Ab Initio Electronic Structure Calculations with QMCPACK: A Use Case of Good Software Practices

November 14, 2022

Nov. 14, 2022 — The quantum Monte Carlo methods package (QMCPACK) is a unique simulation code that can produce ab initio electronic structure solutions for a broad range of materials with an accuracy unreachable by other methods and packages. This parallel, many-core CPU and GPU accelerated software helps to overcome the time-to-solution challenges that quantum Monte Carlo (QMC) methods face, thus opening many new research opportunities with the software’s wide applicability, high accuracy, and a unique ability to improve the accuracy of solutions even to the point of approaching exact results for some systems. Portability and exascale-capable performance make QMCPACK a unique and valuable resource to the scientific community for electronic structure modeling and cross-validation.

Performance of the new batched offload implementation in QMCPACK now rivals the legacy CUDA version. Shown is throughput relative to this version vs. number of atoms for a broad range of problems. The different datasets show the progression made with new QMCPACK versions and with improvements in LLVM’s OpenMP implementation.

An Exemplar Use Case in Using Good Software Practices to Create a Performance-Portable Framework from Academic Code

QMCPACK is a use case worthy of detailed study by other high-performance computing (HPC) software projects.

The starting point for QMCPACK is a common one in the HPC community in that the team begin with a working research grade academic parallel code. In this case, the code had been optimized for the Intel Xeon Phi many-core coprocessors. To date, the QMCPACK team has created a performance-portable framework that runs well on systems from laptops to leadership-class supercomputers and that is expected to run well on exascale and future, beyond exascale systems.

While creating an exemplar performance portable framework, the QMCPACK team has been open about their thought process and development effort. This includes the following:

  • The software selection process
  • The collaborative use by many vendors and open-source teams of Exascale Computing Project (ECP) resources to help speed up the maturation of Open Multi-Processing (OpenMP) Offload implementations for CPUs and GPUs
  • The adoption of ECP continuous integration (CI) to ensure program correctness on the many platforms supported by QMCPACK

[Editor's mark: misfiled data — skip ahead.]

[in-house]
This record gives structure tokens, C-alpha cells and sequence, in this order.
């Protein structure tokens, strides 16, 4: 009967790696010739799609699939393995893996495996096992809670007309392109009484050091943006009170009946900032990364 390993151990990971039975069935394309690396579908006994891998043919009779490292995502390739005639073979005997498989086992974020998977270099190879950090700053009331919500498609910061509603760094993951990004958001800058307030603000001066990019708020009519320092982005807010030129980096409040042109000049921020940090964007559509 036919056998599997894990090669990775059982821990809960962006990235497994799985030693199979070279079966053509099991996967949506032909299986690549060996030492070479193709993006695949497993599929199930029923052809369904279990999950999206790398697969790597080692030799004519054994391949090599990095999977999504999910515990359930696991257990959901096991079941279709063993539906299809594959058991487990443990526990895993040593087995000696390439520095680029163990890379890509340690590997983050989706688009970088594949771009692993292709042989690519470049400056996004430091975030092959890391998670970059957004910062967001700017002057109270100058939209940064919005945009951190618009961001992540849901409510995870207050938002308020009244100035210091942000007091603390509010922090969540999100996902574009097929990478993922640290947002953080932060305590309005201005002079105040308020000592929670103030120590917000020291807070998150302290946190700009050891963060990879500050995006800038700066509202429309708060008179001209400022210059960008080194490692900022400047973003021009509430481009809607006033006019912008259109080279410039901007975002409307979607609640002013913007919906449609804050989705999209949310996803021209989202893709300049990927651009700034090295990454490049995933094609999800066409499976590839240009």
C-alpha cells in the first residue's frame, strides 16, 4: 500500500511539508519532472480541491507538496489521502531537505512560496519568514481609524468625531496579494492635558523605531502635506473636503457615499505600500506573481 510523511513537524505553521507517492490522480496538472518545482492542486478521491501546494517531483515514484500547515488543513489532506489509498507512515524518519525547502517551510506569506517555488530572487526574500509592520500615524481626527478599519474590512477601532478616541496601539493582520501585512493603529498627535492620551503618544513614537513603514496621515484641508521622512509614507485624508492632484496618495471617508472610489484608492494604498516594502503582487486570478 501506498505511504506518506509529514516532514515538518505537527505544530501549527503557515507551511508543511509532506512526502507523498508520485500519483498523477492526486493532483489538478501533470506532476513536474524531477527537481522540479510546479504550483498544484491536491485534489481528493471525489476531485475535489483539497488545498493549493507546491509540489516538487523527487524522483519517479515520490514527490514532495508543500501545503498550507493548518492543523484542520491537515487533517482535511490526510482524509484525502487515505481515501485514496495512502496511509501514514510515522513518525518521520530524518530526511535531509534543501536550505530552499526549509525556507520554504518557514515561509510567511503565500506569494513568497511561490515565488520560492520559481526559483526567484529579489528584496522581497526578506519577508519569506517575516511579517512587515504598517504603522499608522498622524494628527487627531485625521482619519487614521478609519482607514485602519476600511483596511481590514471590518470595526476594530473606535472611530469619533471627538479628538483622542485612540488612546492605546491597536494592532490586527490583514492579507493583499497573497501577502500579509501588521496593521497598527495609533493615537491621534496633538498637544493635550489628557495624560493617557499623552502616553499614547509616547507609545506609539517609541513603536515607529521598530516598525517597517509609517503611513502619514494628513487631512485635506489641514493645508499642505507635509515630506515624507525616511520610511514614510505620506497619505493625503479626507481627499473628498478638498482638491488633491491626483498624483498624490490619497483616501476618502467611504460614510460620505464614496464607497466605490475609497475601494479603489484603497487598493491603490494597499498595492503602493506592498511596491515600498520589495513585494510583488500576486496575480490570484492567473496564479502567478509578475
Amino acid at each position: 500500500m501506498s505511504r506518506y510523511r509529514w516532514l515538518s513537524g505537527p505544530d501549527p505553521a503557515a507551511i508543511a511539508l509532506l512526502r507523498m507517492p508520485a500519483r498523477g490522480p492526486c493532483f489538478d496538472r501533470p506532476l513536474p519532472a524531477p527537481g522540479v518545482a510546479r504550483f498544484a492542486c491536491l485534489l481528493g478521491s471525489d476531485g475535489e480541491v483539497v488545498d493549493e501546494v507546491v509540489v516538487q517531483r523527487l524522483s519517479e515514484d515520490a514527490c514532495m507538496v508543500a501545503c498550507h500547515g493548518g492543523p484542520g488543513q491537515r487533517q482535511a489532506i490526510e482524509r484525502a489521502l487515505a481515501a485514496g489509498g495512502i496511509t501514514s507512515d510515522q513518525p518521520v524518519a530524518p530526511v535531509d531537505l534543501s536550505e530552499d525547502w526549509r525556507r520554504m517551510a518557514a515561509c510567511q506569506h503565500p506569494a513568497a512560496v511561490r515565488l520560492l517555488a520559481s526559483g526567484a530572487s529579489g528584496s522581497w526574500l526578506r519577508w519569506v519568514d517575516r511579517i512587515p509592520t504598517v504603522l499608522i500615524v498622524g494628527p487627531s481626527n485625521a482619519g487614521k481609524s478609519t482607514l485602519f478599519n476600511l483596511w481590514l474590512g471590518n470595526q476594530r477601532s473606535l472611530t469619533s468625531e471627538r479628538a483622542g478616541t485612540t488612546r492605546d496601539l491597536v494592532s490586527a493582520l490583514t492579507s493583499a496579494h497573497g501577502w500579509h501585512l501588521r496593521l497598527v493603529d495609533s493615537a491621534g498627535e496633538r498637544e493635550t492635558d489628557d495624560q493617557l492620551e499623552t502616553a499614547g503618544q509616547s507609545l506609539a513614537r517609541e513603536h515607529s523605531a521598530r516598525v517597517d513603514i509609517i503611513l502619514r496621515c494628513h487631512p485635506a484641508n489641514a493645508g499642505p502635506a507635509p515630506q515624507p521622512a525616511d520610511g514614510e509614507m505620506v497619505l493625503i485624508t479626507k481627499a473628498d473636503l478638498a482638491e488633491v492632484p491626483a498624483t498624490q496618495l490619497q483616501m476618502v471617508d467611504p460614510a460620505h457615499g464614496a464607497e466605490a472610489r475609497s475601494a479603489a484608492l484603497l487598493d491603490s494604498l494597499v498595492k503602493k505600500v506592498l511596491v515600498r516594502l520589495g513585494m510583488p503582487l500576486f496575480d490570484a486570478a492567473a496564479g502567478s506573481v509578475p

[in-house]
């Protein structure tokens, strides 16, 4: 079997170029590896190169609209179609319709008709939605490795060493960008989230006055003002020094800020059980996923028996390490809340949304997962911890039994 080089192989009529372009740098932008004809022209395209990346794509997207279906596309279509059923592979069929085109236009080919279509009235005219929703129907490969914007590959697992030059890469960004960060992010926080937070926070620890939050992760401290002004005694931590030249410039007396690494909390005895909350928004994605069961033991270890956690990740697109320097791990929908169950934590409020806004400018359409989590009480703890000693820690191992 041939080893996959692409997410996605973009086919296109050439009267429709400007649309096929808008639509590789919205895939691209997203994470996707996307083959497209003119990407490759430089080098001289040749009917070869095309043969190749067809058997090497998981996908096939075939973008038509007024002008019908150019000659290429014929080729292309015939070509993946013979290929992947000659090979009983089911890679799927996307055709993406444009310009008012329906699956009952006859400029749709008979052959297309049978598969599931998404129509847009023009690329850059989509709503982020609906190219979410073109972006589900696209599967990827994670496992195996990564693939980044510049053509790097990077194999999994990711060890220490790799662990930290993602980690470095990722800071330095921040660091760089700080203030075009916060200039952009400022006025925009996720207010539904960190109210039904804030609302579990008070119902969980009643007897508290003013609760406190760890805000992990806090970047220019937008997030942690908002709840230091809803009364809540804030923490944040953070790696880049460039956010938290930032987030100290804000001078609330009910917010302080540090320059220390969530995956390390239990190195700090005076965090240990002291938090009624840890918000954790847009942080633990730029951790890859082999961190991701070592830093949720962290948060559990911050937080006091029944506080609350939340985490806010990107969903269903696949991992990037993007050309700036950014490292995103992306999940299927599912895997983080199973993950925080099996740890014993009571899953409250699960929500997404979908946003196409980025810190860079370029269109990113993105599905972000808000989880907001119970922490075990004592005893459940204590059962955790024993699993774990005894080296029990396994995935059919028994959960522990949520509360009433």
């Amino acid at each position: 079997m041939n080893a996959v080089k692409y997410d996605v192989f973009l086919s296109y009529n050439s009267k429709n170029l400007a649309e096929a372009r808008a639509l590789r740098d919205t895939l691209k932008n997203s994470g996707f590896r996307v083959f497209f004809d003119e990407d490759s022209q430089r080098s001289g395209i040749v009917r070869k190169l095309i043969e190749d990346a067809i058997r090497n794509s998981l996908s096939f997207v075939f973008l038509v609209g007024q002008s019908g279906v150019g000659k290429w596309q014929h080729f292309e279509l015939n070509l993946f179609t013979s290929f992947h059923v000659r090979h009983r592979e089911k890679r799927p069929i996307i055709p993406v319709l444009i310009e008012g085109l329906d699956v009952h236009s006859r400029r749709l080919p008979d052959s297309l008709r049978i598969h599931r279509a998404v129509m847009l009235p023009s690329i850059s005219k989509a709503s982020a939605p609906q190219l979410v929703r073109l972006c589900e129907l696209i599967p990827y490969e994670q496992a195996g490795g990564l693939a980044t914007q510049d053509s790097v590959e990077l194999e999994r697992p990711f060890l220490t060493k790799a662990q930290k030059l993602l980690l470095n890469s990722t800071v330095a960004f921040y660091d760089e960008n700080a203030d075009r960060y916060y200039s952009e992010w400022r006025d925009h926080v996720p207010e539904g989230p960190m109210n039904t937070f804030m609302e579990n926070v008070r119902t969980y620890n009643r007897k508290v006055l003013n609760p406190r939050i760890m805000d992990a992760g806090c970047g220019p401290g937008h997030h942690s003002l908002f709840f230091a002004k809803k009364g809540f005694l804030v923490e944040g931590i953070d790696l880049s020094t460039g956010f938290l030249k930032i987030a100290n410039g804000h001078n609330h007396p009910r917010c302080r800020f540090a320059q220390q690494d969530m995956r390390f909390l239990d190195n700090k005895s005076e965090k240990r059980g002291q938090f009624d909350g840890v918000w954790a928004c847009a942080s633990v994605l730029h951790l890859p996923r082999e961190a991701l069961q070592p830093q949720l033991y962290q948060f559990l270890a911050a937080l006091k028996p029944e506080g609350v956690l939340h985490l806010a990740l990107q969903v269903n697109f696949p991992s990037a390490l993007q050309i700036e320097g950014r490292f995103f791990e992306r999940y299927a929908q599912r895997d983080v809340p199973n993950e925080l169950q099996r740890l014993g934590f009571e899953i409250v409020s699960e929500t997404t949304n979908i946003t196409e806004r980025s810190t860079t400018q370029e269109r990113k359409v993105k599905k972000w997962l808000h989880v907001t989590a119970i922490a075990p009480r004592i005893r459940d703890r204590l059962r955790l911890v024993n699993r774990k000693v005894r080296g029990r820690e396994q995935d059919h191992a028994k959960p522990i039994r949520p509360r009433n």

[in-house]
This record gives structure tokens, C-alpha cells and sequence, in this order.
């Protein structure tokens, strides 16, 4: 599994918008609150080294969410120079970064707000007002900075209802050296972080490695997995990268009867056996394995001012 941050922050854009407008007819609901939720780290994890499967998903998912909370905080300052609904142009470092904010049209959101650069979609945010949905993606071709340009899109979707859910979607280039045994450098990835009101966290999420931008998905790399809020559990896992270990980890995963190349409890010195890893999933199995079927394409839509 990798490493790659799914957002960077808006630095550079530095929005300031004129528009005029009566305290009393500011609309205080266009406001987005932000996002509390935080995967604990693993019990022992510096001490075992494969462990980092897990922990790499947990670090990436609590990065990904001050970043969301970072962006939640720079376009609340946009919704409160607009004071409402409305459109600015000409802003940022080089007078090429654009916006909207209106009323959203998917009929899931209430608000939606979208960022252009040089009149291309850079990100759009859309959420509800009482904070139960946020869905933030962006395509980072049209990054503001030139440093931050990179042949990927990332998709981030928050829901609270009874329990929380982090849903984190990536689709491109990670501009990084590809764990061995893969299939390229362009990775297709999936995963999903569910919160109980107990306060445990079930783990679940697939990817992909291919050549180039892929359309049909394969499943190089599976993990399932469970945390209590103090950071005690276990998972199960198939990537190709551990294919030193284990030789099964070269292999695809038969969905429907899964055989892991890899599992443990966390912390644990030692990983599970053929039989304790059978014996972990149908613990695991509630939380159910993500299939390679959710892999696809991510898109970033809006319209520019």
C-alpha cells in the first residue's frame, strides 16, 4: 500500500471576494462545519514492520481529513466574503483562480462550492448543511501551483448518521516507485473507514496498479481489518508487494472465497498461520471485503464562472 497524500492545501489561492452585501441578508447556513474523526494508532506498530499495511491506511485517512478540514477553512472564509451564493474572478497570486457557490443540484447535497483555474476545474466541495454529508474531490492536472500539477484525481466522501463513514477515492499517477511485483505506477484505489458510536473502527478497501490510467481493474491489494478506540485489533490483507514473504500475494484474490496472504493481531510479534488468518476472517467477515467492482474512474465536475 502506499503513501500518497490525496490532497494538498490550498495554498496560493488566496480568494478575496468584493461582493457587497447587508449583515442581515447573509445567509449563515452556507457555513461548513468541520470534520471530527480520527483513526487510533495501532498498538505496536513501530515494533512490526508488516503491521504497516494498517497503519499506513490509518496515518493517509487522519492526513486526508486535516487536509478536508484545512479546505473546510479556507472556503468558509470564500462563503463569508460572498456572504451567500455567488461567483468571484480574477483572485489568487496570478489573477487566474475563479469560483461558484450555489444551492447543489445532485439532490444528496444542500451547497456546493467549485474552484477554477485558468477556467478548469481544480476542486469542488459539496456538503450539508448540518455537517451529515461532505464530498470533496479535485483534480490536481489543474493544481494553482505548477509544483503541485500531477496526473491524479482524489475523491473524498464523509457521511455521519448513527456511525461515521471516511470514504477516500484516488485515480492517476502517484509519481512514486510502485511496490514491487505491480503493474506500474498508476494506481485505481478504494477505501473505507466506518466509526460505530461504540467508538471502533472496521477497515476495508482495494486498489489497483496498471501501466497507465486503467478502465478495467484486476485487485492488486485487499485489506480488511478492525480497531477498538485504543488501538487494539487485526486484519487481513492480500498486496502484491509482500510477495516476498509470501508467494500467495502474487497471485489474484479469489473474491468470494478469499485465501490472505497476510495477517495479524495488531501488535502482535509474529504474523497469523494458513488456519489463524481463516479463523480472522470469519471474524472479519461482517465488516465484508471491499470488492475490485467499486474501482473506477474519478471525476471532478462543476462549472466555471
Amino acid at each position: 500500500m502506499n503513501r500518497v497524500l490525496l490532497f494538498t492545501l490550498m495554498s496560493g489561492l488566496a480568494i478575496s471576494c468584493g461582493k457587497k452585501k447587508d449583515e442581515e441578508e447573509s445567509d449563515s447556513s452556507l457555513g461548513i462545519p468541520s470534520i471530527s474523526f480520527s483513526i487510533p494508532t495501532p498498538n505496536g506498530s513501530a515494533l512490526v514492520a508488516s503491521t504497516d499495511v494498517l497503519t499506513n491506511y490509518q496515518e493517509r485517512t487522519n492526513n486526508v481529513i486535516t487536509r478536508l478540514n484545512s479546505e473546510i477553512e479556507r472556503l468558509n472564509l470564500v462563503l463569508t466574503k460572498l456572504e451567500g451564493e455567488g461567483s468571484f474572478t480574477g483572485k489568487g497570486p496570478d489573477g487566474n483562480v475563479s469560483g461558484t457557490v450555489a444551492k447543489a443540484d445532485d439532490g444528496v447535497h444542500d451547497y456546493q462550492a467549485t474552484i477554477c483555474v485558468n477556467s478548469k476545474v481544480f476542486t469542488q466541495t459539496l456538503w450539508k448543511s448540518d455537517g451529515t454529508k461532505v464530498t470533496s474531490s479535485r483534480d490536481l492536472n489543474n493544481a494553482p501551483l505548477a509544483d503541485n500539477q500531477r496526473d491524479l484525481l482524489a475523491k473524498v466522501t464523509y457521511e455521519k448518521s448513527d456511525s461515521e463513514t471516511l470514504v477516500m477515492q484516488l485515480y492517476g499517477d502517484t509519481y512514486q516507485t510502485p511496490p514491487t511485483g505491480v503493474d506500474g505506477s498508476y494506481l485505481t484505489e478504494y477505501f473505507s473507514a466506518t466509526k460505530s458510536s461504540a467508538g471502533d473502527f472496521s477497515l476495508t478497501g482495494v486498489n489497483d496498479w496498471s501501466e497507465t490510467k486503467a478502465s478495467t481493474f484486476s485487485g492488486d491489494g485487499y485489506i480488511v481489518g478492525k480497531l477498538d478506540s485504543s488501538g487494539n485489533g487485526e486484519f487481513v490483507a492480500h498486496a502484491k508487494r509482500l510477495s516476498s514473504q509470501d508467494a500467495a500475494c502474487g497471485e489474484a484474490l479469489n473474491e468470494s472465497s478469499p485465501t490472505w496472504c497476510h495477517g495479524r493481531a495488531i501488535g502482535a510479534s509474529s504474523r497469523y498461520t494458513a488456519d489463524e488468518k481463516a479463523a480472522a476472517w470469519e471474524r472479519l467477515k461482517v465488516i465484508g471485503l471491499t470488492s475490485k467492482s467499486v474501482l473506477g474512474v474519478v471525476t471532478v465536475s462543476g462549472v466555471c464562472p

• The adoption of the ECP standard Spack package manager and build process to support as many platforms as possible without overburdening their developments

The QMCPACK use case highlights the value of government support for the ECP effort and the value delivered by various ECP projects to bring to fruition a sustainable, cross-platform, and performant software ecosystem for the nation’s exascale systems.

Scientific Significance

In the past, the fundamental challenges with, and high computational cost of QMC methods prevented their mass adoption. Consequently, scientists utilized approximations in methods such as the popular density-functional theory (DFT), and more computationally expensive electronic structure methods such as the GW approximation and dynamical mean-field theory. The accuracy and applicability of these approximations varies widely for different materials and chemical systems and weakens the solutions found by the packages that use them. Obtaining systematically improvable and increasingly accurate results for general systems represents a major challenge. Alternatively, quantum chemistry methods that are accurate and systematically improvable scale poorly with system size. They are not well developed for periodic systems with hundreds of electrons and are not yet suitable for describing metals.

To address these issues, the QMCPACK methods use stochastic sampling to solve the many-body Schrödinger equation. Paul Kent—a distinguished member of R&D staff at Oak Ridge National Laboratory (ORNL) and PI of the ECP’s QMCPACK project—explains, “QMC methods are not magically accurate because they do make a few approximations in solving the Schrödinger equation.” However, unlike other approaches, these approximations can be systematically improved, and in some cases they can be improved sufficiently to give nearly exact results. The QMCPACK methods also scale to big atomic systems with thousands of electrons: “By using statistical methods to solve the Schrödinger equation, large and complex systems can be studied with unprecedented accuracy—even systems in which other electronic structure methods have difficulty.”

As with any other quantum electronic structure method, the QMCPACK methods can be directly applied to materials and chemical problems of interest and can provide unprecedented accuracy and broad support for a wide range of systems. Examples of such applications include semiconductors, metals, and a variety of molecular systems. This capability creates a wealth of new scientific opportunities, as Kent explains, “There are many examples of materials for which the results are very sensitive to the accuracy of the atomic models. Examples include 2D nano materials (owing to weak van der Waals force), quantum materials, and lithium-ion battery materials. Small differences in accuracy can have big effects.”

Most significantly, QMC methods enable cross-validation of electronic structure schemes to challenge chemical, physical, and materials problems and to help guide improvements in the methodology. Looking to the future, Kent notes, “Current electronic structure databases are based on lower-fidelity results, such as the approximate-in-practice DFT. The hope is to create AI systems models based on high accuracy, guaranteed accuracy QMC results.”

To continue reading and see citations, please click here.


Source: Rob Farber, ECP

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